Customize the measurements according to your own measurements. The amount of fabric you need depends on your measurements + how long skirt you want. On the pattern diagram, 1 square = 10 cm, so it takes 2.2m of fabric to make the dress to my measurements. Draw a separate sketch of checked paper before you begin so you will understand how the pieces are connected and laid out!
This description is mostly about the pattern-making assembly. If you want to know more about seams and techniques, check out my other descriptions and tips on the blog here.

First calculate your measurements, and draw the pattern on checked paper. The dress consists of an entire front piece (F), and a two-piece back piece (B) that is laid out on folded fabric. To get some extra fullness in the dress lining you can cut it according to the suggestion in the picture (the back piece is then cut in the bottom with a small gore).

Measure around the bust/widest part of the chest = the measurements on the narrowest part of the dress: split the measure in two to make the front and back. Remember to add seam allowance; 1-2 cm on each side. The measures on the pattern is approximately 90 cm (40 cm on the front and 50 cm on the back piece). Because the dress does not start in the middle of the bust, but a bit above, you get enough space to move and dress/undress easily.

The length of the dress; measure from the armpit and as far down as you want the dress to go. Add seam allowance of about 4 cm. In the picture the pieces are 130 cm long. The width of the dress lining becomes 2 * the total width of the fabric so 2 * 150 = 300 cm.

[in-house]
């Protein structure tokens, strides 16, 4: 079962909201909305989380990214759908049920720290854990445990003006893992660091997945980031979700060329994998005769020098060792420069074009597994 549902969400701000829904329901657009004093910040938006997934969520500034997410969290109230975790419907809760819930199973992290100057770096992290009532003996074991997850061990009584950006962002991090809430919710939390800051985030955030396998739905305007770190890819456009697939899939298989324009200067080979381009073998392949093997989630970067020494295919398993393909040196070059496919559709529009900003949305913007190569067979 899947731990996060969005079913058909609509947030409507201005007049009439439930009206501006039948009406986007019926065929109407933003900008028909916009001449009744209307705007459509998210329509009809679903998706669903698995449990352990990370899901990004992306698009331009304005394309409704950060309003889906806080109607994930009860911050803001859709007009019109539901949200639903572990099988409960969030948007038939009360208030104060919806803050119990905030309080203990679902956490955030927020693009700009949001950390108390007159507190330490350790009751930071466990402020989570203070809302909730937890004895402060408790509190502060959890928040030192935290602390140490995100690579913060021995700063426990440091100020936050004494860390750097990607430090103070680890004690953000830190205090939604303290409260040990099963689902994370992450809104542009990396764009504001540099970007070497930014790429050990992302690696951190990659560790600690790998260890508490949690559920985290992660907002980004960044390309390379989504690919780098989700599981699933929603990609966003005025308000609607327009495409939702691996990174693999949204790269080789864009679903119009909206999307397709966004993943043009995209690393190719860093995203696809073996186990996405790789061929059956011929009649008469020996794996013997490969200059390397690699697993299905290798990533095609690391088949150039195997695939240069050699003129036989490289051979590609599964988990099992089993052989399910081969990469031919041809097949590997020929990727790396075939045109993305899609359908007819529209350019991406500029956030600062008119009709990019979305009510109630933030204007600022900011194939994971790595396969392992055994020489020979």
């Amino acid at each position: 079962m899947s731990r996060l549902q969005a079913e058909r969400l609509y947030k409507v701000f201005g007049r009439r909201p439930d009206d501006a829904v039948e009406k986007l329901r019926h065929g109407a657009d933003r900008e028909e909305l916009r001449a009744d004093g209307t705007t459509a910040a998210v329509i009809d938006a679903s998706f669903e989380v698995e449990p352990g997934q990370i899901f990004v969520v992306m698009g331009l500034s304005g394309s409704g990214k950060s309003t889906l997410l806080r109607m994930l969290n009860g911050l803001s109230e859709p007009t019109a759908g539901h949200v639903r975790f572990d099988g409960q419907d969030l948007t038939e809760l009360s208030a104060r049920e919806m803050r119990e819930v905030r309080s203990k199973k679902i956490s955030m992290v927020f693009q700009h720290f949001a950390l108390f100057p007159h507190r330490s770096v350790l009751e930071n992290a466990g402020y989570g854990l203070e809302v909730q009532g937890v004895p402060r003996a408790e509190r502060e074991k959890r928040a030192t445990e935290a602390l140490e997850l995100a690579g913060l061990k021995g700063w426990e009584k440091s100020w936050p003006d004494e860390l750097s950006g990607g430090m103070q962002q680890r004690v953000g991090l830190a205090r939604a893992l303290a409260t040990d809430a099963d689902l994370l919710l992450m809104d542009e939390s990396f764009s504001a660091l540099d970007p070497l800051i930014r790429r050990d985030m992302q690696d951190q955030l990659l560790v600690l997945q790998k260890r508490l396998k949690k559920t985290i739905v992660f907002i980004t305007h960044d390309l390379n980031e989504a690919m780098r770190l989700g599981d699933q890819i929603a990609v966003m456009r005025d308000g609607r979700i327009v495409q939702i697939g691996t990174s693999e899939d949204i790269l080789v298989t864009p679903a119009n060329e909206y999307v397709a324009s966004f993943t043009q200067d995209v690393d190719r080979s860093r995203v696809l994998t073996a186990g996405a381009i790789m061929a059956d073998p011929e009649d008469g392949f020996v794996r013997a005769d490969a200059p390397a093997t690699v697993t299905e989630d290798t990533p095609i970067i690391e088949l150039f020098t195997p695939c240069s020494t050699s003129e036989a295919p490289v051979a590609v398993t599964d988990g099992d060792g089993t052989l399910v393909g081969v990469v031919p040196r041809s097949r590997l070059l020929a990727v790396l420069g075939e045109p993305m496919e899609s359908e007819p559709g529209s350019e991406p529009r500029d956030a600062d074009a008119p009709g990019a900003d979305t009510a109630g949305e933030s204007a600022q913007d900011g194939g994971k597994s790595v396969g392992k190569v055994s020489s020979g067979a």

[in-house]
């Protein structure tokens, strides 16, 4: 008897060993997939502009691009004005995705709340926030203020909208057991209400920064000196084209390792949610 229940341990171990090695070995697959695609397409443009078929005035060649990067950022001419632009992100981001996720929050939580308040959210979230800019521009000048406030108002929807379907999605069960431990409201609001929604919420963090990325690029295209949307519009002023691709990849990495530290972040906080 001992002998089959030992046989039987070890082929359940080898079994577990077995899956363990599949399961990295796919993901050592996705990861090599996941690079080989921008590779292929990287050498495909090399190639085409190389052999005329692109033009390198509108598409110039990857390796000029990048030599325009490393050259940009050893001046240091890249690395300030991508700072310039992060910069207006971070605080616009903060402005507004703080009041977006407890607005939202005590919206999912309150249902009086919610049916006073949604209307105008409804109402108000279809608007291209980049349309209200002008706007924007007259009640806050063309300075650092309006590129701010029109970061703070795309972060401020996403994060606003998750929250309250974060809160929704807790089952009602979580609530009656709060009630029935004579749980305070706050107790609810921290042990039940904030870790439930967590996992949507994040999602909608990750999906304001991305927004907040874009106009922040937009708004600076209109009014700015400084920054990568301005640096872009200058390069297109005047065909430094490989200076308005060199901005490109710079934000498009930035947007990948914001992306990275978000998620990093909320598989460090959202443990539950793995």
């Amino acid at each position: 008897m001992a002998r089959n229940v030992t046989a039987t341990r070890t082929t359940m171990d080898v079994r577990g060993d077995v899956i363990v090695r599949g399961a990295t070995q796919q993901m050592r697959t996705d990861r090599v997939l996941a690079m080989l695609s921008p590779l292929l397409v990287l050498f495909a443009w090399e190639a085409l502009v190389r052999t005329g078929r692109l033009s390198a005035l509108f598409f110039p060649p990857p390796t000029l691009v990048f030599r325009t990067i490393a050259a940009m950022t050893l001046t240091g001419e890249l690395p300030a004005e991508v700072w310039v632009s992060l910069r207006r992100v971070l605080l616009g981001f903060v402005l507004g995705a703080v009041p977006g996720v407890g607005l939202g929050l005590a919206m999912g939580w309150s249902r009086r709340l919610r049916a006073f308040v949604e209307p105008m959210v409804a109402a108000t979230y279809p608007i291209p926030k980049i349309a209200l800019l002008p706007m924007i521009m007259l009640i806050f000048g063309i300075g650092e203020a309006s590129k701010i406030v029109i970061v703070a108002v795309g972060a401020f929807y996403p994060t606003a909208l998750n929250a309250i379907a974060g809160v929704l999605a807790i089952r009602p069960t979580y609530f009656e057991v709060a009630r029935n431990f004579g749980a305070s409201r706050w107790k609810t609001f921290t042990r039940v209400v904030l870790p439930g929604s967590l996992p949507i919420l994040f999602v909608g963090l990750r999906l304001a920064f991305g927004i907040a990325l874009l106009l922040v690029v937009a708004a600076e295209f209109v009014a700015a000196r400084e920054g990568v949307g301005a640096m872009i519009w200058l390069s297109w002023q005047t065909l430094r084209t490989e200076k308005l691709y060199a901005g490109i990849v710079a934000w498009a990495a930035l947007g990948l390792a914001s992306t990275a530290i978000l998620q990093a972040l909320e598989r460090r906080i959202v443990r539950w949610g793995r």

Once you have cut out your pieces, you can first sew the back piece in the middle, then sew on gores if you made any. Bast the front and back together and try; cut out a little for the armpit if you want, and mark with pins where your straps should be attached (I usually like to wear them on the same position where I have my bra straps, I guess my shoulders are used to that.)

Sew the sides together, press and fold the seams, whip stitch them, and finish of the linings by folding them once (on a thicker fabric) or twice (on a more light weight fabric) and whip stitch them. Finish with sewing on thin fabric straps (I usually fold mine twice towards each other, whip stitch them together and then sew them on the garment. Then you are finished!

I really recommend buying a light weight, more loose woven fabric for this dress. Sturdier wools will not fall as nice, and might feel like you move around inside a tent-like garment…

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New tutorials/booklets

Finally!

I’ve been working on this new booklets for months now, and now they are finally done and ready to send out. I know that many of you readers have asked me about new tutorials, preferably in English, but the truth is that tutorials takes a lot of time to make. I’m counting on around 8 h/tutorial and that doesn’t include the time it takes to handcraft the actual things. As you can imagine it’s quite impossible for me to continue to make a lot of tutorials for free, though there will be some new ones at the blog this year.

If you like the tutorials page and want to support it, or if you want to learn more about sewing, I can offer these new booklets as a way of doing that. They have basically the same structure as my online tutorials, but are even more hands-on and easy-following with text, pictures and useful tips. I include both instructions for hand sewing and machine sewing in each one, and you don’t need any previous sewing experience. They also include patterns in full size and a list of what you need for each project.

I’ll put them here, but you can also buy them on my facebook page or at my Etsy shop (for shipments outside Sweden).

Prices: 5 E/piece + 2 E shipping (so for two 5+5+2 E and so on) Sv: 50 kr + 15 kr frakt inom Sverige.